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Supreme Court Delivers a Defeat to Pork Industry

Justices reject challenge to animal cruelty law in California that has effects beyond the state
By Kate Seamons,  Newser Staff
Posted Oct 12, 2022 9:49 AM CDT
Updated May 11, 2023 1:52 PM CDT
The Supreme Court Weighs a Meaty Topic Involving Pigs
Stock photo.   (Getty Images/songqiuju)
UPDATE May 11, 2023 1:52 PM CDT

The Supreme Court has handed the pork industry a defeat, rejecting a challenge brought against an animal cruelty law in California. Justices decided that lower courts were correct in dismissing the challenge to the law, which requires more space for breeding pigs, reports the AP. The 2018 law stipulates that any pork sold in the state must come from pig producers who adhere to the new rules, even though the vast majority of pork consumed in California comes from other states. The industry says that could have wide-reaching effects on production and prices beyond California.

Oct 12, 2022 9:49 AM CDT

When it comes to pork production, California doesn't have much to speak of. It imports more than 99% of the pork it consumes, a figure NPR reports that translates into 13% of the pork produced in the US. On Tuesday, an animal-cruelty law surrounding that pork made its way in front of the Supreme Court. As the New York Times explains, the law requires that the pork sold in the state must have been born to a sow that lived in at least 24 square feet of space—enough to turn around in. California's Proposition 12, which NBC News reports overwhelmingly passed in 2018 with 63% of the vote but hasn't yet gone into effect, effectively bars "gestation crates," the metal enclosures that are used throughout the pork industry.

If California wants to demand that of pigs born within its borders, no problem. But the question in front of the court is whether the law's regulatory impact on other states violates the US Constitution's Dormant Commerce Clause, which Bloomberg reports "prohibits laws that discriminate against out-of-state commerce." The Iowa-based National Pork Producers Council and the American Farm Bureau Federation were the ones to sue, noting most sows aren't kept in conditions that sync with Proposition 12's requirements (this August 2021 article put the figure at 4%). They estimate it could cost the industry as much as $350 million, and they have the Biden administration on their side.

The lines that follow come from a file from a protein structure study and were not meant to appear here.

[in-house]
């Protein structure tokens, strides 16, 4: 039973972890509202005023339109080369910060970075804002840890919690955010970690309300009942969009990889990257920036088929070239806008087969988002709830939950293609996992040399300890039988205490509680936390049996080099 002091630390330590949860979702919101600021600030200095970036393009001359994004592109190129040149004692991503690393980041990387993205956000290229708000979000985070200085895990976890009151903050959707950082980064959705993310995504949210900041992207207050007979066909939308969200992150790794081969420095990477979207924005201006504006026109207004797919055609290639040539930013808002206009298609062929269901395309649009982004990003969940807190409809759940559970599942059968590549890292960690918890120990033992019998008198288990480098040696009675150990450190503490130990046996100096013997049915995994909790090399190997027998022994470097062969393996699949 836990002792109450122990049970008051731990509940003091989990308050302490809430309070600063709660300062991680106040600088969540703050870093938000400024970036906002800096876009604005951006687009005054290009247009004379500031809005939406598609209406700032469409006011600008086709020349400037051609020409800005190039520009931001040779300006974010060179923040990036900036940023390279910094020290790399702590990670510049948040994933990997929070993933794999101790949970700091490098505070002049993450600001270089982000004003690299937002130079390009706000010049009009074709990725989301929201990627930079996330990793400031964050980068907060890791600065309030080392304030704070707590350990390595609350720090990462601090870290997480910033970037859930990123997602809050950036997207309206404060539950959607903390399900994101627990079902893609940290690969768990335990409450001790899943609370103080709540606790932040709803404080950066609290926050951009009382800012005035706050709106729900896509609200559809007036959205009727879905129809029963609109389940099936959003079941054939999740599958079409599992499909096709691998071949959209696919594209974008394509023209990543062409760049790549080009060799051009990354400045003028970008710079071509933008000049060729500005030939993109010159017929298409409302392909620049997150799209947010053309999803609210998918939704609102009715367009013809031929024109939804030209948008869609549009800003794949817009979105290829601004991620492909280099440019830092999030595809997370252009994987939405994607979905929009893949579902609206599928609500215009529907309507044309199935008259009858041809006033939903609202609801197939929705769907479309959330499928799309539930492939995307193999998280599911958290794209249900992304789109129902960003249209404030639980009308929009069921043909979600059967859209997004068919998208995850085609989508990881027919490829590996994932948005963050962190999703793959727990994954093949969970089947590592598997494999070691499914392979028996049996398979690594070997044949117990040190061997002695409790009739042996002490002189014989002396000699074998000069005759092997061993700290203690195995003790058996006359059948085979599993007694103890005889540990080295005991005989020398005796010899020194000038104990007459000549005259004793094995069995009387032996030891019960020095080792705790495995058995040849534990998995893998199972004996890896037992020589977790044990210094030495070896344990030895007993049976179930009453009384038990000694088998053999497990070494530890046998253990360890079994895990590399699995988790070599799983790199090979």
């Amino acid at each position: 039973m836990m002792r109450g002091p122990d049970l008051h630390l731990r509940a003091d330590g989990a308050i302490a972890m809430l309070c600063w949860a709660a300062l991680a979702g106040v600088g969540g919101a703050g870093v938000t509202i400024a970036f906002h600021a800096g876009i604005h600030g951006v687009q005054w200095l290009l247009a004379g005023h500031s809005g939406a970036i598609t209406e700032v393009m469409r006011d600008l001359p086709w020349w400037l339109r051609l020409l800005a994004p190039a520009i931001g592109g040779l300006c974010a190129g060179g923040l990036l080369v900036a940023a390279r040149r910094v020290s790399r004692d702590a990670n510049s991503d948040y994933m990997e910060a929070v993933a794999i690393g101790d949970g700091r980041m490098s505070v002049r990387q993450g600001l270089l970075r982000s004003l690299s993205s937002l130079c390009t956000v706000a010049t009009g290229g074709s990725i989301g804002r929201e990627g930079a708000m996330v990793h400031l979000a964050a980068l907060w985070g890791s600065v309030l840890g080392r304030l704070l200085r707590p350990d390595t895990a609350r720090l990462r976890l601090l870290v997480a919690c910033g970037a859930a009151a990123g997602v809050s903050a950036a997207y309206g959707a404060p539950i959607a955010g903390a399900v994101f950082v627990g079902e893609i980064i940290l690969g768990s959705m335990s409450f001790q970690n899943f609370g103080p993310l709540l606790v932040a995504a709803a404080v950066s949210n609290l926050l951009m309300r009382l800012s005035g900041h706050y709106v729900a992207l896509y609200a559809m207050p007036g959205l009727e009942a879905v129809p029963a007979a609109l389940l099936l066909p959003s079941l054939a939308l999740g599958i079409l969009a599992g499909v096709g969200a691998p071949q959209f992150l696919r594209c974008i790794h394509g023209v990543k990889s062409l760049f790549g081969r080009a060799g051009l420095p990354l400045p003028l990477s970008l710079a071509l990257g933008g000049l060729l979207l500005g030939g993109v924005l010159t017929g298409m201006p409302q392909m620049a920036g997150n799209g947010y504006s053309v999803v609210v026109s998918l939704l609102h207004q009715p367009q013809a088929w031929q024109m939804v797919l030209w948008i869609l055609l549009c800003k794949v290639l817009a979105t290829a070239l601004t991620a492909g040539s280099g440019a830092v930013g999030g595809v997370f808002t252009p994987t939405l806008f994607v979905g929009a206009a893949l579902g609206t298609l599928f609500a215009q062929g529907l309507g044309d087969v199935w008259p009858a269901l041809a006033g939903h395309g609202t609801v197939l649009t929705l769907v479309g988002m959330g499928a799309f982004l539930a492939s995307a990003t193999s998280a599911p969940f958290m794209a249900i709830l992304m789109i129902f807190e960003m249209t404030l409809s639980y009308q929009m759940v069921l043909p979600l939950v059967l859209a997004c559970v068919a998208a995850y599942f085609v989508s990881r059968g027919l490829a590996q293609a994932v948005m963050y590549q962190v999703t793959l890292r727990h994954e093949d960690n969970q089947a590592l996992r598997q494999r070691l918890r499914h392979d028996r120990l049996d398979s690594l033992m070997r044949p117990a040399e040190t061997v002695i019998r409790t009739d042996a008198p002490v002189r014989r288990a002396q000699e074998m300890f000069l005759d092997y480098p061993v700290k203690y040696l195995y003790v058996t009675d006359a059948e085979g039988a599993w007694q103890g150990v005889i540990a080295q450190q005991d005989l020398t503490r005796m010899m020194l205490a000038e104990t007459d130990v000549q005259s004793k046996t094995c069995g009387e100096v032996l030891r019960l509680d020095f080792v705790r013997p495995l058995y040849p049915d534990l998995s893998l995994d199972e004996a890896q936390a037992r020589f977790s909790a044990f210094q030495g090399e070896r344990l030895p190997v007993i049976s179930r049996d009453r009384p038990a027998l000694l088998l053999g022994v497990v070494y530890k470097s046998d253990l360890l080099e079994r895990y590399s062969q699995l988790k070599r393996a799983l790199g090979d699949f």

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Written filings submitted by the administration argue the proposition has "thrown a giant wrench into the workings of the interstate market in pork," per the AP. Lower courts have thus far sided with California. NPR reports 70 minutes had been scheduled for oral arguments; things lasted nearly an hour longer than that. The AP shares some of the standout questions the justices had:

  • Justice Ketanji Brown Jackson summed up the issue: "To what extent does California get to control what Iowa does with respect to the housing of its pork?" She asked why California couldn't do something less onerous, such as "segregating Iowa's pork when it comes in, putting a big label over it that says 'This is immorally produced.'"
  • Justice Brett Kavanaugh: "So what about a law that says you can't sell fruit in our state if it's produced—handled by people who are not in the country legally? Is that state law permissible?"
  • Justice Elena Kagan: "I understand New York has a law that says that if you want to import firewood into the state, you have to have used a certain kind of pesticide to make sure that various pests don't come in with the firewood. Would that be forbidden?"
  • Justice Amy Coney Barrett: Could California pass a law barring pork from companies that "don't require all their employees to be vaccinated or from companies that don't fund gender-affirming surgery?"
(More pork stories.)

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